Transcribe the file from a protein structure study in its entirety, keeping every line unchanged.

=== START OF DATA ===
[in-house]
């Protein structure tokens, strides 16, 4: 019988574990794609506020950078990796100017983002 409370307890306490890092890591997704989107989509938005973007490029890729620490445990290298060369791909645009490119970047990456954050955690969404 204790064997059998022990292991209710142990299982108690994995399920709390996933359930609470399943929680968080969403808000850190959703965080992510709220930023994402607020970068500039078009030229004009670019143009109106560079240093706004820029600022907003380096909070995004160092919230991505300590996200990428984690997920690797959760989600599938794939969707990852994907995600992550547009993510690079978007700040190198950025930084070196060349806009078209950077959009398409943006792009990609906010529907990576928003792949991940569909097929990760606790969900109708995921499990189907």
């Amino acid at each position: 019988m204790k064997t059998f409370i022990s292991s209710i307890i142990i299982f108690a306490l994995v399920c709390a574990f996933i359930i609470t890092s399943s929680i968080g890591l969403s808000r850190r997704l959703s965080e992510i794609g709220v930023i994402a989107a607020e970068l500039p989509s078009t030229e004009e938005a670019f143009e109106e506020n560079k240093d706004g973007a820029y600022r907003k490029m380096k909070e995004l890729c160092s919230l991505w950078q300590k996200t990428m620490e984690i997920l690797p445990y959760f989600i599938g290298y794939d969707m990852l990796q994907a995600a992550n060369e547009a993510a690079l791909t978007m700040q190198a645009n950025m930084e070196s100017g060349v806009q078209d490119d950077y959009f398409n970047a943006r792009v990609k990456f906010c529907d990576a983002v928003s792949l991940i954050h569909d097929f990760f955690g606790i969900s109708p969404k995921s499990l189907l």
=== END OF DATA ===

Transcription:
[in-house]
């Protein structure tokens, strides 16, 4: 019988574990794609506020950078990796100017983002 409370307890306490890092890591997704989107989509938005973007490029890729620490445990290298060369791909645009490119970047990456954050955690969404 204790064997059998022990292991209710142990299982108690994995399920709390996933359930609470399943929680968080969403808000850190959703965080992510709220930023994402607020970068500039078009030229004009670019143009109106560079240093706004820029600022907003380096909070995004160092919230991505300590996200990428984690997920690797959760989600599938794939969707990852994907995600992550547009993510690079978007700040190198950025930084070196060349806009078209950077959009398409943006792009990609906010529907990576928003792949991940569909097929990760606790969900109708995921499990189907």
């Amino acid at each position: 019988m204790k064997t059998f409370i022990s292991s209710i307890i142990i299982f108690a306490l994995v399920c709390a574990f996933i359930i609470t890092s399943s929680i968080g890591l969403s808000r850190r997704l959703s965080e992510i794609g709220v930023i994402a989107a607020e970068l500039p989509s078009t030229e004009e938005a670019f143009e109106e506020n560079k240093d706004g973007a820029y600022r907003k490029m380096k909070e995004l890729c160092s919230l991505w950078q300590k996200t990428m620490e984690i997920l690797p445990y959760f989600i599938g290298y794939d969707m990852l990796q994907a995600a992550n060369e547009a993510a690079l791909t978007m700040q190198a645009n950025m930084e070196s100017g060349v806009q078209d490119d950077y959009f398409n970047a943006r792009v990609k990456f906010c529907d990576a983002v928003s792949l991940i954050h569909d097929f990760f955690g606790i969900s109708p969404k995921s499990l189907l």